Slater and Gordon could once do no wrong. Between 2007, when it became the first law firm in the world to go public, and March this year the share price grew seven-fold.
The last few weeks, however, have illustrated the difference between running a sizeable partnership with strictly limited disclosure requirements and running a listed business exposed to the forensic gaze of investors, analysts – and journalists.
Last Wednesday the Sydney Morning Herald reported that managing director Andrew Grech was ‘hitting the phones to quell investor panic’ amid the developments we report on p6.
What has attracted less comment is the likely impact of this extremely unwelcome publicity on clients – and prospective clients.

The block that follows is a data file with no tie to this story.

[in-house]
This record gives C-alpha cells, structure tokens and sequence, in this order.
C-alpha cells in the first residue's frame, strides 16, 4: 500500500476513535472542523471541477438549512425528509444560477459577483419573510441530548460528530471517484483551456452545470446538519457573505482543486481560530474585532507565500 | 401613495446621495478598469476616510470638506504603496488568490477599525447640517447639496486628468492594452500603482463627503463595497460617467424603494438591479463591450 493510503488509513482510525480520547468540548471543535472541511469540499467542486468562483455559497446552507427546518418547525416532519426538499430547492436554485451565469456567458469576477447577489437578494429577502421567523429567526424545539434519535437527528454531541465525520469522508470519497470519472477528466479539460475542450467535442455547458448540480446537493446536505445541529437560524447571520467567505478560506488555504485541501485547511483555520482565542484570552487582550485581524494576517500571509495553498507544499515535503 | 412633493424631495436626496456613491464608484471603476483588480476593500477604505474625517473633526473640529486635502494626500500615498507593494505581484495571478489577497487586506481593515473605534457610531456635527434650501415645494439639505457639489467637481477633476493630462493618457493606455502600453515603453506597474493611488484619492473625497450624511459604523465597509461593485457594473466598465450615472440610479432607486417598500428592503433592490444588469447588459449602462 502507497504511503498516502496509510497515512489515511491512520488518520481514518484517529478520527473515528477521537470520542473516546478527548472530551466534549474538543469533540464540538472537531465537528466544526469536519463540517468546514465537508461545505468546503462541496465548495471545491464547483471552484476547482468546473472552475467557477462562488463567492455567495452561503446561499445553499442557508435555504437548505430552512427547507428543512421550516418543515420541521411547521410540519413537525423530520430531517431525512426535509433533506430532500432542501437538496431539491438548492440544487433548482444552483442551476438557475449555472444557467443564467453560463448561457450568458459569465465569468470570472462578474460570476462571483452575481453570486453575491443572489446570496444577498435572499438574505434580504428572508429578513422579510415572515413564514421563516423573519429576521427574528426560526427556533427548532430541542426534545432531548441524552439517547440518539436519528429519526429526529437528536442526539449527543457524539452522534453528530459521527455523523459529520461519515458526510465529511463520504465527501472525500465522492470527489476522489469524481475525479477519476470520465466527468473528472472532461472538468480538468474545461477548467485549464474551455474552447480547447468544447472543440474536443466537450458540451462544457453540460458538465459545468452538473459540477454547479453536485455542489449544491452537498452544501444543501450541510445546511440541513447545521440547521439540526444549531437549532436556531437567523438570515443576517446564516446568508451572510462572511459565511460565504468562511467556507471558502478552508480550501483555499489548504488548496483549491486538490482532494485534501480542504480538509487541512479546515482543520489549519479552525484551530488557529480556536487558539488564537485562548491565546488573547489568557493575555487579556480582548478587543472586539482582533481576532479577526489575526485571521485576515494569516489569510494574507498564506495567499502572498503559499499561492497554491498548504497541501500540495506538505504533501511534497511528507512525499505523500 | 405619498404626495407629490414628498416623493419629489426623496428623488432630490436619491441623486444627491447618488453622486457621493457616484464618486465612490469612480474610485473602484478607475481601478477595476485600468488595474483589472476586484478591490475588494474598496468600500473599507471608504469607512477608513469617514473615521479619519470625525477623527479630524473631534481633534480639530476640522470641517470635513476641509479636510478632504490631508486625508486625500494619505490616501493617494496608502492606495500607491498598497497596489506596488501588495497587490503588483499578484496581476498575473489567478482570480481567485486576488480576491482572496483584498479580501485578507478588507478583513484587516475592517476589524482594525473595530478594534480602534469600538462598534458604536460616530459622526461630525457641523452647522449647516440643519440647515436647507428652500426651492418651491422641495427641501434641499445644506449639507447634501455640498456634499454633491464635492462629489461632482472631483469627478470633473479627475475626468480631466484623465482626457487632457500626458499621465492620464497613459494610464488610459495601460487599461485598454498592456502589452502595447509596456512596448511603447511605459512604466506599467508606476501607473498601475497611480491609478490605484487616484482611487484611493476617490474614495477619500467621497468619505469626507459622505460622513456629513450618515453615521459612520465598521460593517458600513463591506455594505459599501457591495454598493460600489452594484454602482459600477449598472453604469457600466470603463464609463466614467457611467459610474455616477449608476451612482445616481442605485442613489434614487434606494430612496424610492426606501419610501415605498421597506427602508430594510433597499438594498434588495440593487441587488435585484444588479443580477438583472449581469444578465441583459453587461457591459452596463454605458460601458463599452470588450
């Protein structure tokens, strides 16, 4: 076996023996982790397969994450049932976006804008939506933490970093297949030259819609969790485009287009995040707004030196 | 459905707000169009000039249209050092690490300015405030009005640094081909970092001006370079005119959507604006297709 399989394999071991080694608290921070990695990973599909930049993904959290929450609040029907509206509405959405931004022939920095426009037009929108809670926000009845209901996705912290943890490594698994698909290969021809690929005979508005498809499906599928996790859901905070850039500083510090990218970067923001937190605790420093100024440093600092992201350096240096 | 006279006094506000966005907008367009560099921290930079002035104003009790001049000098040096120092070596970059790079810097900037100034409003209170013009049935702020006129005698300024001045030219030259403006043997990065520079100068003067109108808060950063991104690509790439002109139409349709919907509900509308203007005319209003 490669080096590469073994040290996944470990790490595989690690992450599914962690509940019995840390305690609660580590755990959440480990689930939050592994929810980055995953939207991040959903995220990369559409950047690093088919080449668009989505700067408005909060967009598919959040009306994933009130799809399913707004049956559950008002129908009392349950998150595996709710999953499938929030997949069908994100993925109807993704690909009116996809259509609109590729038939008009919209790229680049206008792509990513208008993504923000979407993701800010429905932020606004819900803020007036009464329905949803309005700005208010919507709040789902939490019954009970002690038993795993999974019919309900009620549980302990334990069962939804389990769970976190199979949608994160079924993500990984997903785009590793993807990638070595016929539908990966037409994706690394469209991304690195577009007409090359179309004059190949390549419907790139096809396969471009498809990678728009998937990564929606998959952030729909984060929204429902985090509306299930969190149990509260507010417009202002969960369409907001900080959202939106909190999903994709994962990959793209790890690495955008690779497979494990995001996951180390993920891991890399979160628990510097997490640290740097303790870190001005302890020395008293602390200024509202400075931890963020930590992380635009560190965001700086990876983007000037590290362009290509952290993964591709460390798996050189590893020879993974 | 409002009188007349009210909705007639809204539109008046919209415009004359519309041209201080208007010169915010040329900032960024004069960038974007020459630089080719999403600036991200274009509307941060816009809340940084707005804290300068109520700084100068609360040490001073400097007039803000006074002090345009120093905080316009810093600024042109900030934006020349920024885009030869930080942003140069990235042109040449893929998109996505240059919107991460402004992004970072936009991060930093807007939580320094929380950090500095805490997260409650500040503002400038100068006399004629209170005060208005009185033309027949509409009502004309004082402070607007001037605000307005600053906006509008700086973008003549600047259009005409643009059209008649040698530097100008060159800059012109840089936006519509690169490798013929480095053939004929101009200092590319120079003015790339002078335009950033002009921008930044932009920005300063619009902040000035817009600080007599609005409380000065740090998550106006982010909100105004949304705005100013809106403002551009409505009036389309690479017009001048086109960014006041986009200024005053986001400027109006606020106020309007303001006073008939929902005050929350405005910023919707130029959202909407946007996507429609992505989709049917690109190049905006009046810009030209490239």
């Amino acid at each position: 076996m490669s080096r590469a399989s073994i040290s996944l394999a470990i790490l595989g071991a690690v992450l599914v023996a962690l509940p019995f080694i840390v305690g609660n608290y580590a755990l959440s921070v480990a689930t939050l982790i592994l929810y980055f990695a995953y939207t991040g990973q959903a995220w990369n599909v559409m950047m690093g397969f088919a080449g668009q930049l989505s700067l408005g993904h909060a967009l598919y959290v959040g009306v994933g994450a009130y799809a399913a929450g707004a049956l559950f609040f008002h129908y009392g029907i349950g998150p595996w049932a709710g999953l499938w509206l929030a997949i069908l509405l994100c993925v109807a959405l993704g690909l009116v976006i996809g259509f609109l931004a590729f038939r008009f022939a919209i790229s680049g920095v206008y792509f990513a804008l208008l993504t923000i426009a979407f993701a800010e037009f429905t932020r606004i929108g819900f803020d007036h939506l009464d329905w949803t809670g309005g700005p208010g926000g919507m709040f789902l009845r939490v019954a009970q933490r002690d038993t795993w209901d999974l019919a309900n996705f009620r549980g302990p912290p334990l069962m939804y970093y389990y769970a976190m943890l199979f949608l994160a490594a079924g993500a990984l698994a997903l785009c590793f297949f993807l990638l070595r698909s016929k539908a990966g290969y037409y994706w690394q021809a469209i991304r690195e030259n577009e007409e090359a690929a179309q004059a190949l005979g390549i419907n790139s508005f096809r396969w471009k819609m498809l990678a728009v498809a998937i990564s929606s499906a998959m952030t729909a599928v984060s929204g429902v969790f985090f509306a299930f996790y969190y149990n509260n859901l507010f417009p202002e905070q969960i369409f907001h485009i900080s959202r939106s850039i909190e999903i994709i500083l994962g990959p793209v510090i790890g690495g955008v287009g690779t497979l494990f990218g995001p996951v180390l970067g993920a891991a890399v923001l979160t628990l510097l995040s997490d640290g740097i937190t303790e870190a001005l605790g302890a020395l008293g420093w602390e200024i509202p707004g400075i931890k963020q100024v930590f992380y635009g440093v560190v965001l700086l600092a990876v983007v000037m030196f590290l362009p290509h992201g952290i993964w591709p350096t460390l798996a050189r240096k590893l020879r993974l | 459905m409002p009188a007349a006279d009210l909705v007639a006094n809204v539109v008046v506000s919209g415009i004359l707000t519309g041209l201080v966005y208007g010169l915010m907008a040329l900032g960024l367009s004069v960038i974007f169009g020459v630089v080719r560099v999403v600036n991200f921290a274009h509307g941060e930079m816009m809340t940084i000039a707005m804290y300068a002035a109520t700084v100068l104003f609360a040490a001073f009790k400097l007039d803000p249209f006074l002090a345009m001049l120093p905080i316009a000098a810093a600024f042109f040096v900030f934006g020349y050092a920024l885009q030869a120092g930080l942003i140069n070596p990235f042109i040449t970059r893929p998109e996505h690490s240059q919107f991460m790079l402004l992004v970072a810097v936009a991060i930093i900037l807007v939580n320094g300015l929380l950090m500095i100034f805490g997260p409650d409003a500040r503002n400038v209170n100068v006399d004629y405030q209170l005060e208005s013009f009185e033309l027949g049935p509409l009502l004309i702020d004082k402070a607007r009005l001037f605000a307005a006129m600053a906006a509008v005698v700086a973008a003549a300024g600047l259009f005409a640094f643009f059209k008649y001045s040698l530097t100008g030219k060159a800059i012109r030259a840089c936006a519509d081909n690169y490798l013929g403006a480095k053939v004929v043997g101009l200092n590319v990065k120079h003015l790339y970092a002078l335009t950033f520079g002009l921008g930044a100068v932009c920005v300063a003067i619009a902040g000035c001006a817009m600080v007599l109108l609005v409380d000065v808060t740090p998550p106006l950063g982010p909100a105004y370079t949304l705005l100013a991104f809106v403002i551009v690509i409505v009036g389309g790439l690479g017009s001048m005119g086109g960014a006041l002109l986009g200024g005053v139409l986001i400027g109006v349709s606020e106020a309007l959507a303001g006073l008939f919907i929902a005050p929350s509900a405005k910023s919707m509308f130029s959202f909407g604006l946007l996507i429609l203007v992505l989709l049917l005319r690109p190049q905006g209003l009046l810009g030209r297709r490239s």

Amid euphoria about the pioneering flotation of Gateley in London, we noted the potential downside of day-to-day scrutiny on a scale unprecedented in the legal sector. Slater’s plight has brought that point home sooner than we expected. Even if the market’s jitters are unfounded, the reputational fallout could prove harder to brush off.
One wonders too whether this episode will act as a disincentive to firms which might be thinking of following Gateley’s lead.